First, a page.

Need to Know: August 13, 2021


The New York Times is launching several new, subscriber-only newsletters, and making several existing newsletters available only to paying subscribers. Overall about one-third of its newsletters will be subscriber-only. These include new opinion newsletters from Kara Swisher, Tressie McMillan Cottom and Jay Caspian Kang, as well as existing emails from Jamelle Bouie, Paul Krugman and Frank Bruni. (Axios, Nieman Lab) 


These are the stories that captured the most interest from Need to Know subscribers this week. 

Gannett shows robust digital subscription growth but circulation revenues are slipping. At Gannett, digital subscriptions grew by 145,000 during the second quarter, bringing the total number of digital subscribers to 1.4 million across the entire newspaper company. At the same time, digital revenue isn’t making up for losses in revenue from print circulation, which fell 12% from last year. Gannett also aims to diversify its revenue in other ways, such as a partnership to incorporate sports betting and iGaming services. (Poynter) 

Newsrooms are failing to protect women journalists. Survivors hope Felicia Sonmez’s lawsuit will change that. Ever since Washington Post reporter Felicia Sonmez announced that she was suing the paper for discriminating against her as a sexual assault survivor, female journalists are hoping that this lawsuit could radically change how women are supported and treated in newsrooms. On Twitter this week, Sonmez thanked her colleagues and the union at the Post for their support, writing, “You’re all amazing and have given me more strength than you know.” (The 19th, Twitter, @feliciasonmez)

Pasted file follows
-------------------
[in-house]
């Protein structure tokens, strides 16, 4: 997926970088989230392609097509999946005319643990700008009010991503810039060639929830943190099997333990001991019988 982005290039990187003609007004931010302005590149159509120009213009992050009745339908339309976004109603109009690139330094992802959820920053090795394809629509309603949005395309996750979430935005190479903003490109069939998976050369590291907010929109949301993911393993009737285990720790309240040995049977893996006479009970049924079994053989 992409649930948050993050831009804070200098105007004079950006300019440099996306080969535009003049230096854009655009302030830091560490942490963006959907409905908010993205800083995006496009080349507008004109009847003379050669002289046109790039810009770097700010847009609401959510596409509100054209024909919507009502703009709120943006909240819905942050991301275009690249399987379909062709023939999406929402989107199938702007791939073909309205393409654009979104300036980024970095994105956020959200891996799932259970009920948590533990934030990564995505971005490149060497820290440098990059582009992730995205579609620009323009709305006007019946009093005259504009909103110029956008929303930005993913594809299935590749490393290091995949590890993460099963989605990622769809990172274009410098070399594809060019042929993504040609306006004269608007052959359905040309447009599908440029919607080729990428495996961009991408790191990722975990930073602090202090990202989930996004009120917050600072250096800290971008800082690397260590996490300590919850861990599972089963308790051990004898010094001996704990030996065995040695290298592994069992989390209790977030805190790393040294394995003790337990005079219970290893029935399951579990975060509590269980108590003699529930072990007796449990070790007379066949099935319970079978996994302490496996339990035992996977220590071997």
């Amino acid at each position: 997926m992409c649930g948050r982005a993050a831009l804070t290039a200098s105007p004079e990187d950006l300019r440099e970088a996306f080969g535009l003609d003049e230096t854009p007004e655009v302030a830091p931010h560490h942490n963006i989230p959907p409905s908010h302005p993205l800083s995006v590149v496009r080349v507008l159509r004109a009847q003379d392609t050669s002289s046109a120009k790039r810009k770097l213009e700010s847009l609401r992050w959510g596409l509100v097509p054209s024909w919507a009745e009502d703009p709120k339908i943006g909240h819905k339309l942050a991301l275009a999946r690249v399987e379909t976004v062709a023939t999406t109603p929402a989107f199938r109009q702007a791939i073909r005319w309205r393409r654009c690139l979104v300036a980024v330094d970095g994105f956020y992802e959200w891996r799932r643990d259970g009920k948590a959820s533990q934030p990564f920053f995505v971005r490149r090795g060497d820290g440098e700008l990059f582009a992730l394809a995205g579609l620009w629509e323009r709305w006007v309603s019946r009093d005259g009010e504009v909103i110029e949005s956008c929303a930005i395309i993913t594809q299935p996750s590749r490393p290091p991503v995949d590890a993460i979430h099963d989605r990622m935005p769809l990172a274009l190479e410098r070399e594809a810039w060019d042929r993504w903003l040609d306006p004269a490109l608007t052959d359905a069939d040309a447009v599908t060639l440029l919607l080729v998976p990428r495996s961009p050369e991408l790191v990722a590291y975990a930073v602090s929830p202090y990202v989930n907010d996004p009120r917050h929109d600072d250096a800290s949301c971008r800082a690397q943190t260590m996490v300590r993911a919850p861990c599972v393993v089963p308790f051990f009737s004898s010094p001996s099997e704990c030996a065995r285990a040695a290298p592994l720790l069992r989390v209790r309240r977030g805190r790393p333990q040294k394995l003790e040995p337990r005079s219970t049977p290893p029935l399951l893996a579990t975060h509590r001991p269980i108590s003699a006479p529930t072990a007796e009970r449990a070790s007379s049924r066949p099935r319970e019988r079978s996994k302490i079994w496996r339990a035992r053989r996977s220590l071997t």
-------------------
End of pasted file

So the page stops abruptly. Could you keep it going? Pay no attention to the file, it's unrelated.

How newsrooms can use drone footage and satellite images in their reporting. Drones were introduced as the next big thing in journalism a decade ago, and they’ve been mostly used since for capturing aerial photographs of large areas or big crowds. But there are other ways that drones can be helpful in journalism, particularly in the use of drone data from law enforcement and private companies in data journalism. (


The homepage is not dead in Seattle and yours shouldn’t be either (Better News)

When a person visits your homepage, they are looking to you to tell them what they should be interested in. Here’s how the Seattle Times brought its homepage back to life. This story is part of a series on Better News that showcases innovative and experimental ideas that emerge from Table Stakes, the newsroom training program; and shares replicable tactics that benefit the news industry as a whole. 

+ How to stop doing work that underperforms: Advice from 4 newsrooms


+ The Black reporter who exposed a lie about the atom bomb (The New York Times) 

+ With a tight focus on inequality and a new CEO, the Center for Public Integrity plots a path forward (Nieman Lab) 

+ The world’s northernmost alt-weekly moves south: The publisher of IcePeople, which covers a remote Norwegian archipelago, is moving to Alaska (Columbia Journalism Review)